Keywords: Transient Storage ; Flow Loss ; Flow Gain ; Otis ; Uncertainty ; Model Structure ; Geography
    ISSN: 0022-1694
    E-ISSN: 1879-2707
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  • 3
    Language: English
    In: Journal of Hydrology, 2006, Vol.319(1), pp.339-356
    Description: The delivery mechanisms of labile nutrients (e.g. NO , DON and DOC) to streams are poorly understood. Recent work has quantified the relationship between storm DOC dynamics and the connectedness of catchment units and between pre-storm wetness and transient groundwater NO flushing potential. While several studies have shown N and C flushing during storm events as the important mechanism in the export of DOC and DON in small catchments, the actual mechanisms at the hillslope scale have remained equivocal. The difficulty in isolating cause and effect in field studies is made difficult due to the spatial variability of soil properties, the limited ability to detect flow pathways within the soil, and other unknowns. Some hillslopes show preferential flow behavior that may allow transmission of hillslope runoff and labile nutrients with little matrix interaction; others do not. Thus, field studies are only partially useful in equating C and N sources with water flow and transport. This paper presents a new approach to the study of hydrological controls on labile nutrient flushing at the hillslope scale. We present virtual experiments that focus on quantifying the first-order controls on flow pathways and nutrient transport in hillslopes. We define virtual experiments as numerical experiments with a model driven by collective field intelligence. We present a new distributed model that describes the lateral saturated and vertical unsaturated water flow from hypothetical finite nutrient sources in the upper soil horizons. We describe how depth distributions of transmissivity and drainable porosity, soil depth variability, as well as mass exchange between the saturated and unsaturated zone influence the mobilization, flushing and release of labile nutrients at the hillslope scale. We argue that this virtual experiment approach may provide a well-founded basis for defining the first-order controls and linkages between hydrology and biogeochemistry at the hillslope scale and perhaps form a basis for predicting flushing and transport of labile nutrients from upland to riparian zones.
    Keywords: Virtual Experiments ; Hillslope Hydrology ; Nutrients ; Mobilization ; Flushing ; Runoff Generation ; Geography
    ISSN: 0022-1694
    E-ISSN: 1879-2707
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  • 4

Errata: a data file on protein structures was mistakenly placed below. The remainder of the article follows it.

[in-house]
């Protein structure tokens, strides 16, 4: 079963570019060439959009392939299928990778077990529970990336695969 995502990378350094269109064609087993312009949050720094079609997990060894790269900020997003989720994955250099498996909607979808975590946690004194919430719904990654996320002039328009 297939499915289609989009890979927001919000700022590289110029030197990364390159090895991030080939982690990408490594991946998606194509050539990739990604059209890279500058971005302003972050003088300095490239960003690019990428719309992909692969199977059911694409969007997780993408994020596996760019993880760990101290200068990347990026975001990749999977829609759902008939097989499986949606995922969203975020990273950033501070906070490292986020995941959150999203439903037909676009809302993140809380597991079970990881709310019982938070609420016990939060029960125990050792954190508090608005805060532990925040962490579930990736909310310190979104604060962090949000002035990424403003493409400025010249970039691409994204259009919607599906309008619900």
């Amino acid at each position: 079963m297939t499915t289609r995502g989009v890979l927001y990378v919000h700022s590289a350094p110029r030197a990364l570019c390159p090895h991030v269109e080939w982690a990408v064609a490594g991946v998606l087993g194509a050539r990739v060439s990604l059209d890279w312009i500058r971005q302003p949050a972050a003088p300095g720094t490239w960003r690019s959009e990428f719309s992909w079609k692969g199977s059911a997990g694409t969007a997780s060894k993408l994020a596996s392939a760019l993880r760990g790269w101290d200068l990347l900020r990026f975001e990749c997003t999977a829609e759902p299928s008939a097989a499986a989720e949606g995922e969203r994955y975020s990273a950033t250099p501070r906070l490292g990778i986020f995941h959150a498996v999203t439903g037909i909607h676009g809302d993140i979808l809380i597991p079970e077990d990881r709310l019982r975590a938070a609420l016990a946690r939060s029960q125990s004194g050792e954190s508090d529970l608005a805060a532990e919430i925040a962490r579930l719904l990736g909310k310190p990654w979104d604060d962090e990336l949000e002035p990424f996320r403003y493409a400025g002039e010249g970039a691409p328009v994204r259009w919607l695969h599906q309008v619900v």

Language: English
    In: Journal of Hydrology, 2010, Vol.392(3), pp.219-233
    Description: The past century has seen significant research comparing snow accumulation and ablation in forested and open sites. In this review we compile and standardize the results of previous empirical studies to generate statistical relations between changes in forest cover and the associated changes in snow accumulation and ablation rate. The analysis drew upon 33 articles documenting these relationships at 65 individual sites in North America and Europe from the 1930s to present. Changes in forest cover explained 57% and 72% of the variance of relative changes in snow accumulation and ablation, respectively. The incorporation of geographic and average historic climatic information did not significantly improve the ability to predict changes in snow processes, mainly because most of the studies did not provide enough information on site characteristics such as slope and aspect or meteorological conditions taking place during the experiments. Two simple linear models using forest cover as the sole predictor of changes in snow accumulation and ablation are provided, as well as a review of the main sources of variation that prevent the elaboration of more accurate multiple regression models. Further studies should provide detailed information regarding the main sources of variation influencing snow processes including the effect of year-to-year changes in weather variables during the monitoring period.
    Keywords: Snow Processes ; Forest Structure ; Forest Cover ; Snow Models ; Empirical Studies ; Snow Hydrology ; Geography
    ISSN: 0022-1694
    E-ISSN: 1879-2707
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  • 5
    In: Hydrological Processes, 01 January 2018, Vol.32(1), pp.160-166